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Harm to minors, violence or threats, harassment or privacy invasion, impersonation or misrepresentation, fraud or phishing, show more. What is is about the most sedimentary rocks that makes them unsuitable for radioactive dating?
Are you sure you want to delete this answer? Sedimentary rocks contain bits and pieces of rock material that were formed during, and contain, isotopic ratios from, an earlier event. In addition, different bits of rock come from different sources, so you have a real dog's breakfast of different isotope ratios in the various fragments, none of which reflect the actual time of sedimentation.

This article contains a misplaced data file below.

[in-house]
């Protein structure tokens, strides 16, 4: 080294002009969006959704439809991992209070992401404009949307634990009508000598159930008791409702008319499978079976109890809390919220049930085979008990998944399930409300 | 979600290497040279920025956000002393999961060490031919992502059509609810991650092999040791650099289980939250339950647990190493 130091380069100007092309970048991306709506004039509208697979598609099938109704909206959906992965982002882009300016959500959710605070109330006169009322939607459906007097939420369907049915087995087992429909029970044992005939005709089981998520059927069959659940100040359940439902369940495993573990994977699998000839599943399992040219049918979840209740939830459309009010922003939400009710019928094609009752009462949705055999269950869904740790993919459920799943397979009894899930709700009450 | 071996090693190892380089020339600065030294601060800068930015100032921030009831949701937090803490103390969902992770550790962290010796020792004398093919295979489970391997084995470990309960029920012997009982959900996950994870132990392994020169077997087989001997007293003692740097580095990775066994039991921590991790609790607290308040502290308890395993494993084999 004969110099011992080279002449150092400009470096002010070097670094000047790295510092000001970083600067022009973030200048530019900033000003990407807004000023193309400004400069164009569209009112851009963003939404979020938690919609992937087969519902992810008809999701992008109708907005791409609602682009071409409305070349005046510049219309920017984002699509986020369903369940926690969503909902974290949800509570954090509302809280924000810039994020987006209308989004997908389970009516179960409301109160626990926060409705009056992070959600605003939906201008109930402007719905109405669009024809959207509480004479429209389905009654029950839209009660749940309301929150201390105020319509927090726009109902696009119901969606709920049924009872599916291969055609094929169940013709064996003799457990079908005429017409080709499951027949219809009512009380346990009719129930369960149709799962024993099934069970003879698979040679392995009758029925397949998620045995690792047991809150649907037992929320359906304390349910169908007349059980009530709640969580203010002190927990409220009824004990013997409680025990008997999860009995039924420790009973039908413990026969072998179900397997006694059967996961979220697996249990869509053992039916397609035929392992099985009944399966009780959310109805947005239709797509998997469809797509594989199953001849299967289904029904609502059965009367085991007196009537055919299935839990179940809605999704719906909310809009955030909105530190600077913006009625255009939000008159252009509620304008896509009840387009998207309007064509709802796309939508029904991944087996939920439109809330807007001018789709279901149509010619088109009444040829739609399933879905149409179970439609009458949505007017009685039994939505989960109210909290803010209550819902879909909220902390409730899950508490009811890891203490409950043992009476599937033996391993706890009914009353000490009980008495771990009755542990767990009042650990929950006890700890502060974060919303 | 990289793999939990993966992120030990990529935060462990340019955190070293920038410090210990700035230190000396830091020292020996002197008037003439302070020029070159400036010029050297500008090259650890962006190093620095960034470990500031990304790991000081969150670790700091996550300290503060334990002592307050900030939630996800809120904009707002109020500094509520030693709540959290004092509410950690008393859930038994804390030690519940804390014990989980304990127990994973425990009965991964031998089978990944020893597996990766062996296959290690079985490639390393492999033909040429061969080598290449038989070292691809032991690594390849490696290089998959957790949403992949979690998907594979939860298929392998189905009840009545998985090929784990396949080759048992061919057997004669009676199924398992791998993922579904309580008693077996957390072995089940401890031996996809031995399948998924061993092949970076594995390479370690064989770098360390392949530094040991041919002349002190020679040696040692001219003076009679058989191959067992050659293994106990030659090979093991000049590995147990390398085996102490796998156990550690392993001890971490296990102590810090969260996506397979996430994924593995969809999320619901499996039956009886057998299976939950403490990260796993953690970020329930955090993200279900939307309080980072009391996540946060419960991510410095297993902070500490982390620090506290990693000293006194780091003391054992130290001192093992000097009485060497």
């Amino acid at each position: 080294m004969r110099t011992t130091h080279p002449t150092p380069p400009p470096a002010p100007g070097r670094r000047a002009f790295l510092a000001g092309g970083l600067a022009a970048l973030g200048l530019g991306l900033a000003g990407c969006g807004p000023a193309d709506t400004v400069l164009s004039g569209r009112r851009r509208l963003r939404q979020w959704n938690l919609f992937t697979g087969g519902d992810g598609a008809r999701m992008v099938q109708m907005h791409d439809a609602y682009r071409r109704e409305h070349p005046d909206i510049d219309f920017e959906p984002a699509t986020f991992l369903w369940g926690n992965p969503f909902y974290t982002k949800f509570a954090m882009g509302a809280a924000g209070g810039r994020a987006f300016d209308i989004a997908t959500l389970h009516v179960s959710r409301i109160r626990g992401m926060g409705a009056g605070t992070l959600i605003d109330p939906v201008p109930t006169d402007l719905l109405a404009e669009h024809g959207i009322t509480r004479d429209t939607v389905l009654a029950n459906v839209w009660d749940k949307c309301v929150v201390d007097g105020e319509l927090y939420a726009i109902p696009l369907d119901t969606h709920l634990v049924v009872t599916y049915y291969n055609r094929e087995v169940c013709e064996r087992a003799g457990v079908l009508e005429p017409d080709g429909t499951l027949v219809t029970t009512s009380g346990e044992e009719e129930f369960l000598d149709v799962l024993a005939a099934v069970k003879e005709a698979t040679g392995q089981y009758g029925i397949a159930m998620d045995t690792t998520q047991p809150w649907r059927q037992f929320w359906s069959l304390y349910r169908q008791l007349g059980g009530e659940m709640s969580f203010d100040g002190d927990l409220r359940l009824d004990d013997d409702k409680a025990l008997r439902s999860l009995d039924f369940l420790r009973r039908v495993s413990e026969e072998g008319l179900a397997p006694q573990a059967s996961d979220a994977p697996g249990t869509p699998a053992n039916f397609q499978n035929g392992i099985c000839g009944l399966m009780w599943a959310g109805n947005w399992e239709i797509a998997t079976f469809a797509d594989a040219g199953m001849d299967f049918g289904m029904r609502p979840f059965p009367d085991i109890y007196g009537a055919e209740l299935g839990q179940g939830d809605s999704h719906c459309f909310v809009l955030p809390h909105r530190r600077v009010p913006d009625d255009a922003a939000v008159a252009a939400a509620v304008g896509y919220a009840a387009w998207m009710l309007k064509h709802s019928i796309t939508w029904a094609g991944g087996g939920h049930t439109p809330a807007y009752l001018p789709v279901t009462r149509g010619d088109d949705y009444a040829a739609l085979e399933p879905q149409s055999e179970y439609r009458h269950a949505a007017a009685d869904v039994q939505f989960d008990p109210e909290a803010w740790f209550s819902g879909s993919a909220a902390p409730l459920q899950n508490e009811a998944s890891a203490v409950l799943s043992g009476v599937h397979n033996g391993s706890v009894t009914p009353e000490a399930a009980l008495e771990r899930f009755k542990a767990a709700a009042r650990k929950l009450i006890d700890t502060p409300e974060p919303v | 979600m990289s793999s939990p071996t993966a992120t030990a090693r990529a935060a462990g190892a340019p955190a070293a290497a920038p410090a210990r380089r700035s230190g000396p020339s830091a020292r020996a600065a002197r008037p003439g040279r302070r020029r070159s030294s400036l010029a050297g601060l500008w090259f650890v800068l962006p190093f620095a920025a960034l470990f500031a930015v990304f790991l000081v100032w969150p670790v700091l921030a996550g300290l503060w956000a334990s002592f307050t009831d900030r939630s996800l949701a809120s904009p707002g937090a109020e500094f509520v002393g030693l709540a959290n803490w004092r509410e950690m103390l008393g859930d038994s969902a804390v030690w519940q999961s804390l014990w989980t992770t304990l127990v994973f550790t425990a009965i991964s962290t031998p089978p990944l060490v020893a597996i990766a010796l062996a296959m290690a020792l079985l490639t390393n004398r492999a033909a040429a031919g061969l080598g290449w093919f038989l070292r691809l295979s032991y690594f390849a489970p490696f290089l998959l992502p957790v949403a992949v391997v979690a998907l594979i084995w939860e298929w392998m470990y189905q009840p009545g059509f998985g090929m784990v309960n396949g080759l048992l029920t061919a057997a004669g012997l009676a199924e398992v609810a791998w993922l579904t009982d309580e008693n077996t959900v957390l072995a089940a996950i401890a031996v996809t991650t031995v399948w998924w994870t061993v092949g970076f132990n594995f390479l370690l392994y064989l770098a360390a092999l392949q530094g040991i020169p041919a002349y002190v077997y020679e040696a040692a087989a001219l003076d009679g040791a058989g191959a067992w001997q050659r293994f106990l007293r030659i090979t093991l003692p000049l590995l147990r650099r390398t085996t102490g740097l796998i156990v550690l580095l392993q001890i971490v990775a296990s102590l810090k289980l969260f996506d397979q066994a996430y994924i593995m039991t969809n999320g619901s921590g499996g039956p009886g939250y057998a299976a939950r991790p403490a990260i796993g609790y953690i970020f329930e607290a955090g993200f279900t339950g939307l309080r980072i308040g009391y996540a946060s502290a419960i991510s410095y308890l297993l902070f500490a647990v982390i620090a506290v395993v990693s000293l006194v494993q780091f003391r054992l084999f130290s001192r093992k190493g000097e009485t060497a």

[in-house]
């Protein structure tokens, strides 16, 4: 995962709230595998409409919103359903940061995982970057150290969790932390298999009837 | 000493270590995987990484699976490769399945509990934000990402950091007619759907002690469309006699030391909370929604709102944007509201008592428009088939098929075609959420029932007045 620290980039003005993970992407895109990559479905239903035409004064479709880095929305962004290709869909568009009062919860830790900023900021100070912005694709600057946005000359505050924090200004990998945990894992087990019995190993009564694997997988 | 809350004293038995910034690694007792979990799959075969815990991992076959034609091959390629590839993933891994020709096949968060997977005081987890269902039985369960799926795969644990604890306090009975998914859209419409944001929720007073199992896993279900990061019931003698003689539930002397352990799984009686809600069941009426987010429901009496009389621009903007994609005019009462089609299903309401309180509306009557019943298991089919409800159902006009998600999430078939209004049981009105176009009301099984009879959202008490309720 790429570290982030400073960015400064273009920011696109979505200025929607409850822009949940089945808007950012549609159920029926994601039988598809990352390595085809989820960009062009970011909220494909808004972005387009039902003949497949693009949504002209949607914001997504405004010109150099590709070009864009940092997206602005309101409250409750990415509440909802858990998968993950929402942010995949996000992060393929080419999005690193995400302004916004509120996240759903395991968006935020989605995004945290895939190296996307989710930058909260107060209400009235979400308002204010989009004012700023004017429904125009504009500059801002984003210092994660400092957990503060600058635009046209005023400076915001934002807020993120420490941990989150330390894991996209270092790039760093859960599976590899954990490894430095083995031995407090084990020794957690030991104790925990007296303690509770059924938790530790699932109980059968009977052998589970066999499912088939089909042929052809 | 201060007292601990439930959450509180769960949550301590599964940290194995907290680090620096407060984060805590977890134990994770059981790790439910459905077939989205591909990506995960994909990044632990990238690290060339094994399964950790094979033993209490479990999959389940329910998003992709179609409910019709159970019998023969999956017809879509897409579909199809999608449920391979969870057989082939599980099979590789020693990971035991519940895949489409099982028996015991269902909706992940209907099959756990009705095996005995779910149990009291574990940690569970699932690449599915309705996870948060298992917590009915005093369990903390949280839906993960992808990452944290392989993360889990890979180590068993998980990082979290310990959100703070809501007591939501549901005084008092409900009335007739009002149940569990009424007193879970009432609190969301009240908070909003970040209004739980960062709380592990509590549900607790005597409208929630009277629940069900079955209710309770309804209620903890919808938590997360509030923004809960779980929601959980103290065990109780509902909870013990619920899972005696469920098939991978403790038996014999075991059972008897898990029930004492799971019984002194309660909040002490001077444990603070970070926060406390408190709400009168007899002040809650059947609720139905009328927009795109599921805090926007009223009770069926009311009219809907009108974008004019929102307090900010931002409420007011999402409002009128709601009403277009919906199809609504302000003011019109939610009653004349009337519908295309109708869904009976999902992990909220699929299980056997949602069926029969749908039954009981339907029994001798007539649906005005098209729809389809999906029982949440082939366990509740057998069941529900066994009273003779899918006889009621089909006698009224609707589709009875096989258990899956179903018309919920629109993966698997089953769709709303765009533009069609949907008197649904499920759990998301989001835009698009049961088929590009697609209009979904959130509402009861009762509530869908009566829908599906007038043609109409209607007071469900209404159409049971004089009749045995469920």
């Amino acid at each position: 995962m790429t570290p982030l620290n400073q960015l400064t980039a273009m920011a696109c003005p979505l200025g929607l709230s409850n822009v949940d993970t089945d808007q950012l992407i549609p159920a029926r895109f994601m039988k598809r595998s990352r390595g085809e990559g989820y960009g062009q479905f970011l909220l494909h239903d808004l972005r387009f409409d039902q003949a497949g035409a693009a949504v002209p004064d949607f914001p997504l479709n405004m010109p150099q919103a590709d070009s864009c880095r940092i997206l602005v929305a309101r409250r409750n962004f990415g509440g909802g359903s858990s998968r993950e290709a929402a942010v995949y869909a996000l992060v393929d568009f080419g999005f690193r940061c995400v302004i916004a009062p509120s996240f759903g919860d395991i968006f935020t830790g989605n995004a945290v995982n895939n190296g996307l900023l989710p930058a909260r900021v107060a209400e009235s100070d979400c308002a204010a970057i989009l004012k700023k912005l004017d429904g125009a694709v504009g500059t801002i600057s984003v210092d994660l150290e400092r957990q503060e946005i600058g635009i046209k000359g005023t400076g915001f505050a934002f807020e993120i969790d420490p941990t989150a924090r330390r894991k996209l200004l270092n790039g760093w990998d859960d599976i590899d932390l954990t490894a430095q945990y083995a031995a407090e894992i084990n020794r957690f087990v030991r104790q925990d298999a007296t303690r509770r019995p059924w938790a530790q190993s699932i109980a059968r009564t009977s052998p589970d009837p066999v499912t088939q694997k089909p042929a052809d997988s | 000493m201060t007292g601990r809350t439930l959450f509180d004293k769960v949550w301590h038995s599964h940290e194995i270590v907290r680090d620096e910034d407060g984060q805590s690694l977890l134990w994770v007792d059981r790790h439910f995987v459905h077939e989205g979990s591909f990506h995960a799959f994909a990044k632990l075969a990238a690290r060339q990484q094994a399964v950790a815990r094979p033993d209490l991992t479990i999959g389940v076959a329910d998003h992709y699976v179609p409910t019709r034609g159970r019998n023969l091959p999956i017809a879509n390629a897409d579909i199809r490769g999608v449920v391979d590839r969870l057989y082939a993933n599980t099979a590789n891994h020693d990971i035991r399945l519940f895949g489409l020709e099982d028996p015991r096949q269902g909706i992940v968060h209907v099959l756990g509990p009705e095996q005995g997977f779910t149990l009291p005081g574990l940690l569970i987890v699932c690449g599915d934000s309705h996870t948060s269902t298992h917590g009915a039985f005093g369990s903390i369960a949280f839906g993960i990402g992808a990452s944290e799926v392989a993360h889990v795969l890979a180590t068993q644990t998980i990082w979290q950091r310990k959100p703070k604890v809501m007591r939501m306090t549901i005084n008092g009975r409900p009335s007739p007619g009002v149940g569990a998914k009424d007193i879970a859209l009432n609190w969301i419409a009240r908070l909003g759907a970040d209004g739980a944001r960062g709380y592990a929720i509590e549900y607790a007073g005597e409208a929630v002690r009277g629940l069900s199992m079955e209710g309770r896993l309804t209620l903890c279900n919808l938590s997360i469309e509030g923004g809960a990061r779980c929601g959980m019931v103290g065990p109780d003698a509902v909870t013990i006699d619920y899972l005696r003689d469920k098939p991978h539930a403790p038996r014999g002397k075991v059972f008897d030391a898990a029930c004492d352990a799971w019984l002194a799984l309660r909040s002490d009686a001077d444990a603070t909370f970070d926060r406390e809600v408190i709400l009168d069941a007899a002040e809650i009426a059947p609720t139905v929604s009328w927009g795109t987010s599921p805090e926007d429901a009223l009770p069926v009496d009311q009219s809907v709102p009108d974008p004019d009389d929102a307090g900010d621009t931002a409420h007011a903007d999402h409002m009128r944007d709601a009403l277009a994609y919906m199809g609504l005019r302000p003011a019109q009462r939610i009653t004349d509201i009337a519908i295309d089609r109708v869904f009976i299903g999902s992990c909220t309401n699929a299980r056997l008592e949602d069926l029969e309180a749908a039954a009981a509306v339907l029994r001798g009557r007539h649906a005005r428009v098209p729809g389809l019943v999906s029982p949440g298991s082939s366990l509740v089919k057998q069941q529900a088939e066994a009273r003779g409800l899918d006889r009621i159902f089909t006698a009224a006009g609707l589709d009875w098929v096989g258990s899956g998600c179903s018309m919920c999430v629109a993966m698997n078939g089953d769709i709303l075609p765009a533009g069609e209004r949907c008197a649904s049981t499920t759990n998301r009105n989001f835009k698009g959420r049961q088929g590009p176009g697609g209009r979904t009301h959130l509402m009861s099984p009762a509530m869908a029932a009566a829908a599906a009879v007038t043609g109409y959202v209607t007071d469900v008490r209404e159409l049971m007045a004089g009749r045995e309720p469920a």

You can actually measure the isotopic compositions, but the compositions will not have any real meaning as concerns the timing of the sedimentation. However, if you can separate out bits of autochthonous minerals that contain radioactive elements say, calcite cement it might be possible to date the time of sedimentary rock formation.
They probably contain very little Potassium.
This is used to determine the age of rocks because one isotope becomes Argon and the amount of Argon is used to date the sample. Radiocarbon dating can't be used with very old material. Unless they contain traces of something that happens to be radioactive, then there's nothing to radiometrically date.
They're formed from debris from older rocks. You can't tell the difference Related Questions Why can't we use sedimentary rocks to date the rocks dinosaurs are in?